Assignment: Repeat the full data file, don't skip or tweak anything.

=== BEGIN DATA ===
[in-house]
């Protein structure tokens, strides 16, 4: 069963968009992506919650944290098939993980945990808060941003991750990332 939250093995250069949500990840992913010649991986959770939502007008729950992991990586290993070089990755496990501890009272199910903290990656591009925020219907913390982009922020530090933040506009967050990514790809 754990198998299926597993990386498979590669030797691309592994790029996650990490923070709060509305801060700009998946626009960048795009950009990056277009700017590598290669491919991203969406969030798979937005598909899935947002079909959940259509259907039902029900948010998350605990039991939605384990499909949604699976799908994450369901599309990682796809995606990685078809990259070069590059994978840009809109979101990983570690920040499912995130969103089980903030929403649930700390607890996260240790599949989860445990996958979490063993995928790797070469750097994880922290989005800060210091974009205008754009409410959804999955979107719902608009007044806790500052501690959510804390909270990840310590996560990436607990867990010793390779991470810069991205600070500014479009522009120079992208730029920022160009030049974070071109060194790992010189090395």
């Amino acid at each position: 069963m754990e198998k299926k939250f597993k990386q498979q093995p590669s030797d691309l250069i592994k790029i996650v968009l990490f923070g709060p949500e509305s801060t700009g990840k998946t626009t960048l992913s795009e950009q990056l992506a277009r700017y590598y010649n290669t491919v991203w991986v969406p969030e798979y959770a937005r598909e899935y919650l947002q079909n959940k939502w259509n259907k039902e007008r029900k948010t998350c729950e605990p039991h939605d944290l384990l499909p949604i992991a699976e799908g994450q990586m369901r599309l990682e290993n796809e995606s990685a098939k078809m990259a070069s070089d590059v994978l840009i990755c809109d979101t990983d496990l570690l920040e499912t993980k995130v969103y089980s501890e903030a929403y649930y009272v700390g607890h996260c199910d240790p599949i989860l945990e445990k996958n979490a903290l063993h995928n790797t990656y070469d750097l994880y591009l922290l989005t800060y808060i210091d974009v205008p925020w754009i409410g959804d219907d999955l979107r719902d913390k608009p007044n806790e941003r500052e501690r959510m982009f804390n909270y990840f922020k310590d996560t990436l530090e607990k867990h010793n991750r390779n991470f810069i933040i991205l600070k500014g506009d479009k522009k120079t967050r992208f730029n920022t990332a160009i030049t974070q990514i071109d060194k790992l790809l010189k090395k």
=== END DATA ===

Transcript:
[in-house]
């Protein structure tokens, strides 16, 4: 069963968009992506919650944290098939993980945990808060941003991750990332 939250093995250069949500990840992913010649991986959770939502007008729950992991990586290993070089990755496990501890009272199910903290990656591009925020219907913390982009922020530090933040506009967050990514790809 754990198998299926597993990386498979590669030797691309592994790029996650990490923070709060509305801060700009998946626009960048795009950009990056277009700017590598290669491919991203969406969030798979937005598909899935947002079909959940259509259907039902029900948010998350605990039991939605384990499909949604699976799908994450369901599309990682796809995606990685078809990259070069590059994978840009809109979101990983570690920040499912995130969103089980903030929403649930700390607890996260240790599949989860445990996958979490063993995928790797070469750097994880922290989005800060210091974009205008754009409410959804999955979107719902608009007044806790500052501690959510804390909270990840310590996560990436607990867990010793390779991470810069991205600070500014479009522009120079992208730029920022160009030049974070071109060194790992010189090395």
């Amino acid at each position: 069963m754990e198998k299926k939250f597993k990386q498979q093995p590669s030797d691309l250069i592994k790029i996650v968009l990490f923070g709060p949500e509305s801060t700009g990840k998946t626009t960048l992913s795009e950009q990056l992506a277009r700017y590598y010649n290669t491919v991203w991986v969406p969030e798979y959770a937005r598909e899935y919650l947002q079909n959940k939502w259509n259907k039902e007008r029900k948010t998350c729950e605990p039991h939605d944290l384990l499909p949604i992991a699976e799908g994450q990586m369901r599309l990682e290993n796809e995606s990685a098939k078809m990259a070069s070089d590059v994978l840009i990755c809109d979101t990983d496990l570690l920040e499912t993980k995130v969103y089980s501890e903030a929403y649930y009272v700390g607890h996260c199910d240790p599949i989860l945990e445990k996958n979490a903290l063993h995928n790797t990656y070469d750097l994880y591009l922290l989005t800060y808060i210091d974009v205008p925020w754009i409410g959804d219907d999955l979107r719902d913390k608009p007044n806790e941003r500052e501690r959510m982009f804390n909270y990840f922020k310590d996560t990436l530090e607990k867990h010793n991750r390779n991470f810069i933040i991205l600070k500014g506009d479009k522009k120079t967050r992208f730029n920022t990332a160009i030049t974070q990514i071109d060194k790992l790809l010189k090395k």